Whenever there arises in conversation the mere suggestion of a totally free, laissez-faire market, the possibility that human beings might even be able to survive (much less thrive) without the safety net of state control, apologists for “benevolent government” invariably step atop their soapboxes and ask, Yes, but who will provide education for the masses, if not the public schools? or Who will care for the sick and weak, if not the public hospitals?
Indeed, these are questions that deserve thoughtful, honest answers. But these questions assume realities that are not in evidence.
They suppose that “the public” (i.e., the state) actually has money to “provide” these services, rather than, as is actually the case, first having to expropriate (steal) it from private, productive individuals. Furthermore, the fallacy of benign governmental control relies on the idea that governments can provide essential services more reliably and cost-effectively than the private sector.
In other words, the government’s obligation to provide essential services is more reliable and effective than the private sector’s opportunity to provide essential services. Admittedly, this debate does not lend itself to easy black-and-white conclusions. But as the Tannehill’s argue persuasively, the free market provides solutions that governments would never dream of.
“The big advantage of any action of the free market,” contend the Tannehills,
is that errors and injustices are self-correcting. Because competition creates a need for excellence on the part of each business, a free-market institution must correct its errors in order to survive. Government, on the other hand, survives not by excellence, but by coercion; so an error or flaw in a governmental institution can (and usually will) perpetuate itself almost indefinitely, with its errors being “corrected” by further errors. Private enterprise must, therefore, always be superior to government in any field.
(It is worth mentioning here that corporations acting in collusion with the state are not private enterprises as the Tannehill’s define them. They are simply entities that have co-opted the government’s “gun for hire” to do their dirty work for them. Think Wall Street “bailout” recipients and their army of D.C. lobbyists. Indeed, think any institution at all that seeks unfair protection or promotion from the state.)
The lines on the battlefield between the comfort of state control and the liberty of anarchy are familiar to all. The state is a protector, one side argues. The state is a prison guard, the other side argues.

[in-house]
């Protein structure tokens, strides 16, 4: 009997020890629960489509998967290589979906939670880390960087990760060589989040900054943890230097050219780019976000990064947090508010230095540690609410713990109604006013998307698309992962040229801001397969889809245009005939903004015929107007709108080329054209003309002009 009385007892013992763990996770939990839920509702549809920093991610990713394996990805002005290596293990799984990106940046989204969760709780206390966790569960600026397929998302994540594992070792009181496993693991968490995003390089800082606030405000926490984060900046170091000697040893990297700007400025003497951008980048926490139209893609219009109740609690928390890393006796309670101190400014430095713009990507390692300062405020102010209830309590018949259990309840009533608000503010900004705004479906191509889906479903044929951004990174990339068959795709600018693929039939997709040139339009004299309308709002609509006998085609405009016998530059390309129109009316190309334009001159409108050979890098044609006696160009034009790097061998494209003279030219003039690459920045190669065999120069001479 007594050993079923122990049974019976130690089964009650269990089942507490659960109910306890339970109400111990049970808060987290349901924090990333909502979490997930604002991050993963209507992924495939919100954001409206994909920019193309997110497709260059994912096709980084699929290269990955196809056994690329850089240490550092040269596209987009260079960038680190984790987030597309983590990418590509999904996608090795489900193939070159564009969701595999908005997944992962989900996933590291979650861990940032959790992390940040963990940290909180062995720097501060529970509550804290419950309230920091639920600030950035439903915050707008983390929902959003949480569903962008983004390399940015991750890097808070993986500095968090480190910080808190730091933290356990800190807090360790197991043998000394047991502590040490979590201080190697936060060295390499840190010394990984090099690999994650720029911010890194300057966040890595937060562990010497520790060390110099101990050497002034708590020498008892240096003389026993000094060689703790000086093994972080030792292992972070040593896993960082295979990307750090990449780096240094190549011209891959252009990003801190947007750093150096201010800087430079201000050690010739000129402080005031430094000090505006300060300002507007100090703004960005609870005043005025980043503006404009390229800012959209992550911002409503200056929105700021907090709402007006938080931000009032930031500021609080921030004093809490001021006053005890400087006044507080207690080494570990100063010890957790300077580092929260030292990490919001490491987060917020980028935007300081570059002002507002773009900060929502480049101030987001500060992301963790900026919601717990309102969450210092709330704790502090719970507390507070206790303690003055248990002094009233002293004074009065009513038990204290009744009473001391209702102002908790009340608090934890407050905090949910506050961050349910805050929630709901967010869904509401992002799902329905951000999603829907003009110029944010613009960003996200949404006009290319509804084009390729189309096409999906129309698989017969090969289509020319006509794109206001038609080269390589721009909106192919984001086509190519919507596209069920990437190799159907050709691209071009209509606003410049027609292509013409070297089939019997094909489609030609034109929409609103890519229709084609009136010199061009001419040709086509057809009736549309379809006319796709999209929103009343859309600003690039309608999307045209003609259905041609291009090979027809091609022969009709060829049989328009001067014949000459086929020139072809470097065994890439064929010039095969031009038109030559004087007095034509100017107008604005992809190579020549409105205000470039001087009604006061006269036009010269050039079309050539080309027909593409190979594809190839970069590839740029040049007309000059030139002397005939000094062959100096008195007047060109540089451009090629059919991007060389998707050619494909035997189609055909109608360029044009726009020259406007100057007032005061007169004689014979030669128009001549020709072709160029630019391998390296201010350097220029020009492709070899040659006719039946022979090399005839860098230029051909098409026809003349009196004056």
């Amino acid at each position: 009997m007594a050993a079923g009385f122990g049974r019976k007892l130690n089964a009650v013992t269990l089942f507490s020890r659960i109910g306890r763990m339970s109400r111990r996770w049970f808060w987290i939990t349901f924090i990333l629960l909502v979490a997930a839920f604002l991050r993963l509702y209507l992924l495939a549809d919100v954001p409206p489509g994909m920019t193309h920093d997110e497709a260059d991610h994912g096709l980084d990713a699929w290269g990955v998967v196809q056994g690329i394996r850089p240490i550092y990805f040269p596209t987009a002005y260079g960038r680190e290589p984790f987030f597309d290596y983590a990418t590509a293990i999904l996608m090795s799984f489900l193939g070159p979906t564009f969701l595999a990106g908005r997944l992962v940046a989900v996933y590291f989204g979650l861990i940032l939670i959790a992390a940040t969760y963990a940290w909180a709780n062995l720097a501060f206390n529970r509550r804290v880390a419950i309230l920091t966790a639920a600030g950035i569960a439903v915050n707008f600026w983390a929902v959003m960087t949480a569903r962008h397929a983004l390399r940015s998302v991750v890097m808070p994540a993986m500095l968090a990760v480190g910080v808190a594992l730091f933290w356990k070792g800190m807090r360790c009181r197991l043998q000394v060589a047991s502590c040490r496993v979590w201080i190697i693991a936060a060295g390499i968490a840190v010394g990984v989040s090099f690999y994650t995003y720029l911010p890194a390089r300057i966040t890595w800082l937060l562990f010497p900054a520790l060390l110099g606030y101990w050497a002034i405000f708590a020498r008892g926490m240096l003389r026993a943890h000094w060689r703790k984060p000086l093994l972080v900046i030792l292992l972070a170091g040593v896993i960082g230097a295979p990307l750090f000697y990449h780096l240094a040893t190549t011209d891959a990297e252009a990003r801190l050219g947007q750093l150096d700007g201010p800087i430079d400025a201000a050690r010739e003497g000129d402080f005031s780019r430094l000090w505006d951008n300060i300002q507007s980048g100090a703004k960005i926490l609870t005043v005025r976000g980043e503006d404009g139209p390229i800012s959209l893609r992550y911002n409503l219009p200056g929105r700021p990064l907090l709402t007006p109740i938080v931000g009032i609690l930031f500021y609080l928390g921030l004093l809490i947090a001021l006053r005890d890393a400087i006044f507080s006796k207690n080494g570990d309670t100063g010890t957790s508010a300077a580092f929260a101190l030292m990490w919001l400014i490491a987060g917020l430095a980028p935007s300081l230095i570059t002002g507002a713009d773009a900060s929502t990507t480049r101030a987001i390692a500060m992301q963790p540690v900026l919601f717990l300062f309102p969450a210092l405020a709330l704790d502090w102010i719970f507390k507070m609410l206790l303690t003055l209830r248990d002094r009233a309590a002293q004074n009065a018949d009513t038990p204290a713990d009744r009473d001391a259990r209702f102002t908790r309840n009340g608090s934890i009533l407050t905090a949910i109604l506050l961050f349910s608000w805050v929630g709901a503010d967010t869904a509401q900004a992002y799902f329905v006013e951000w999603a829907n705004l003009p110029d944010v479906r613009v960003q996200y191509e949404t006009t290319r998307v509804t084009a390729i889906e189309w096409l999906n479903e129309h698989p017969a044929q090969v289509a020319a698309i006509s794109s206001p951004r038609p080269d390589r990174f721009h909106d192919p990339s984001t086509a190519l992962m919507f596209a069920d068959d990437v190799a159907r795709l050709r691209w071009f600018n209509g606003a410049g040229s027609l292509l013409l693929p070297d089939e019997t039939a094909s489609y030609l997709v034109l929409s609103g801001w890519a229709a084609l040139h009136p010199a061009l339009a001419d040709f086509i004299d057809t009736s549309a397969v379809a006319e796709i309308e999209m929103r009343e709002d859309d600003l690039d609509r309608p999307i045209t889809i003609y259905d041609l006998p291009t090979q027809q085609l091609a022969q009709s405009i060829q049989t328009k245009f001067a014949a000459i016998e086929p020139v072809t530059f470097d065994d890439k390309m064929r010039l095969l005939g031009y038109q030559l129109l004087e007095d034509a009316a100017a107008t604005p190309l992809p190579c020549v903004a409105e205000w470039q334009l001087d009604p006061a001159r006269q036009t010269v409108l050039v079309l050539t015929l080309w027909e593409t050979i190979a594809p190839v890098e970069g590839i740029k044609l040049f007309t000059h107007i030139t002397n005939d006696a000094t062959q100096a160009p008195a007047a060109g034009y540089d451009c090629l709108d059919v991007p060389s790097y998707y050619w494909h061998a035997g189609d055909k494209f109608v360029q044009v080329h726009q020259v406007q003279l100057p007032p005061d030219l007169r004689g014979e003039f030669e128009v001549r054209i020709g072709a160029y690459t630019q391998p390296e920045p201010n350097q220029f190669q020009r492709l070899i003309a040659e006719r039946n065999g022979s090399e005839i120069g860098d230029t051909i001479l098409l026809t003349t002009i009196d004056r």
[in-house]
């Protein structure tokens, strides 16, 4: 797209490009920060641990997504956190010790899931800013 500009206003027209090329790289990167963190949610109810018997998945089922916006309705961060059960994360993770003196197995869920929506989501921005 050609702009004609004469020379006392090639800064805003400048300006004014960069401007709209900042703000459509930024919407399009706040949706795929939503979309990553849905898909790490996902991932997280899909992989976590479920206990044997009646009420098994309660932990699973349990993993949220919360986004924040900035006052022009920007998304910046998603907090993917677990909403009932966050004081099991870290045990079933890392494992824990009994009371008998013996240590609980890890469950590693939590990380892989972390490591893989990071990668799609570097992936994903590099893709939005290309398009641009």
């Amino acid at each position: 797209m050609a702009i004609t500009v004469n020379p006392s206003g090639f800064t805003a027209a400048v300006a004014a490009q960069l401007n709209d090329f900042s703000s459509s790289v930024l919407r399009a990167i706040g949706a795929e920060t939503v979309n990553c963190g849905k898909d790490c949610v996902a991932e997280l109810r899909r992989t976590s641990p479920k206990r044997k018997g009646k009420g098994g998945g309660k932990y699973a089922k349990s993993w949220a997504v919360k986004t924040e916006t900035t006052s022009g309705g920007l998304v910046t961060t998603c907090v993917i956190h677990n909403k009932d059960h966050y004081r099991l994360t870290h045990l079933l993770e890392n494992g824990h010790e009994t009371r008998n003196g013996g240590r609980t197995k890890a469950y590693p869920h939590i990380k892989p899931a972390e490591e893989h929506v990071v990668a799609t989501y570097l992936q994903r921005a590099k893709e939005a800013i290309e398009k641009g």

- How, the statist is heard to question, might common disputes find resolution without the currently preferred monopoly of the state’s courts?
- What about private monopolies that would ruthlessly jack up prices and bleed us working-class proletarians to death?
- By what means might a laissez-faire society offer protection from foreign aggressors?
- How might the personal liberties underpinning the whole system be protected if it were not for the tireless work of the state’s police and its myriad other law-enforcement agencies?
- Indeed, the statist continues, how would “the law” itself even come into being, and in what shape would it find application, in the absence of the all-knowing, all-powerful state?
The Tannehills address these anxieties thoroughly and logically. “Freedom is not only as moral as governmental slavery is immoral,” they write, “it is as practical as government is impractical.”
Discussions criticizing the state’s myriad shortcomings and follies are many. The Tannehills’ Market for Liberty takes the extra step in providing viable, concrete solutions to state-sponsored dilemmas. The free market, they argue, can correct the state’s tendency toward costly excesses, and can do so peacefully and voluntarily, simply by following price signals from the market itself.
The Market for Liberty is, for all intents and purposes, a very real, practical solution set to those most commonly presented excuses for acquiescing to governmental authority. The government is not merely a “necessary evil,” the Tannehills argue. “It is necessarily evil.”
Of course, The Market for Liberty does not project a utopia in which acts of violence simply disappear and where every individual immediately sets off on a long road to perfection. Rather, the authors illustrate how individuals acting in their own self-interest, coming together to engage in mutually beneficial exchanges, are thus incentivized to act with honesty and integrity.
“The history of governments always has been, and always will be, written in blood, fire and tears,” the Tannehills assert. In The Market for Liberty, they show how freedom is not only an alternative to the state, but a far superior one worth, at the very least, our immediate and undivided attention.